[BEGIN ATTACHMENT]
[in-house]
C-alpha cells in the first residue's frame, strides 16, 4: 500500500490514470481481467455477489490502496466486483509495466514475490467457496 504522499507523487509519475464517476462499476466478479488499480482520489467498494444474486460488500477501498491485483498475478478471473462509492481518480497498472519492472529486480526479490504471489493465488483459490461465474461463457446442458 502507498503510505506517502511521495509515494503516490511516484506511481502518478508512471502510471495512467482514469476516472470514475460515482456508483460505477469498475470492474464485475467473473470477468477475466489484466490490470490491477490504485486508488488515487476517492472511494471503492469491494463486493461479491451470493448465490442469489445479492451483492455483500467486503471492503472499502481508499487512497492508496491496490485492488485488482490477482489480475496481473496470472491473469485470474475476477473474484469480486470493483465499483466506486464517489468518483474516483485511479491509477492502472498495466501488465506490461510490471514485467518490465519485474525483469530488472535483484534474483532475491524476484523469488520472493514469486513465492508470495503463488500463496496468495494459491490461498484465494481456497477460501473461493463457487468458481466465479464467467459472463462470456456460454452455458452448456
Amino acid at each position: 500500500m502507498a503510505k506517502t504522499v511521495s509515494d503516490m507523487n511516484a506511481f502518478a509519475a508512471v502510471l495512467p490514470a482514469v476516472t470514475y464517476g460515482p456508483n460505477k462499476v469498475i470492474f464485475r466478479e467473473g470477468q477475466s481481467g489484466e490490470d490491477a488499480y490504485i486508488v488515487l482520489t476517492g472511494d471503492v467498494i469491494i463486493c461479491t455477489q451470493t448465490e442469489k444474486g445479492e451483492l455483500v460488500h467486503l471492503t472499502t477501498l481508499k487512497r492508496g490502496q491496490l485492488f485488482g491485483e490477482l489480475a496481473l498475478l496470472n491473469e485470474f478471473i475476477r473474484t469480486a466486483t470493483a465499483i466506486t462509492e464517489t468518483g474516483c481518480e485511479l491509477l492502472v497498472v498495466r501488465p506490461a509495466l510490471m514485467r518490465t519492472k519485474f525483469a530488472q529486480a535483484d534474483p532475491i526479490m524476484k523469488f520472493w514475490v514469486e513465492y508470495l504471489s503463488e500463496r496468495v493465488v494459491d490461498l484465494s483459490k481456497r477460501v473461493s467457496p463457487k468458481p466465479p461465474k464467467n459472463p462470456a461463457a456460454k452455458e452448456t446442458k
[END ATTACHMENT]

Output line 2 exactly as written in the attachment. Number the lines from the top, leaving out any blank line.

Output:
C-alpha cells in the first residue's frame, strides 16, 4: 500500500490514470481481467455477489490502496466486483509495466514475490467457496 504522499507523487509519475464517476462499476466478479488499480482520489467498494444474486460488500477501498491485483498475478478471473462509492481518480497498472519492472529486480526479490504471489493465488483459490461465474461463457446442458 502507498503510505506517502511521495509515494503516490511516484506511481502518478508512471502510471495512467482514469476516472470514475460515482456508483460505477469498475470492474464485475467473473470477468477475466489484466490490470490491477490504485486508488488515487476517492472511494471503492469491494463486493461479491451470493448465490442469489445479492451483492455483500467486503471492503472499502481508499487512497492508496491496490485492488485488482490477482489480475496481473496470472491473469485470474475476477473474484469480486470493483465499483466506486464517489468518483474516483485511479491509477492502472498495466501488465506490461510490471514485467518490465519485474525483469530488472535483484534474483532475491524476484523469488520472493514469486513465492508470495503463488500463496496468495494459491490461498484465494481456497477460501473461493463457487468458481466465479464467467459472463462470456456460454452455458452448456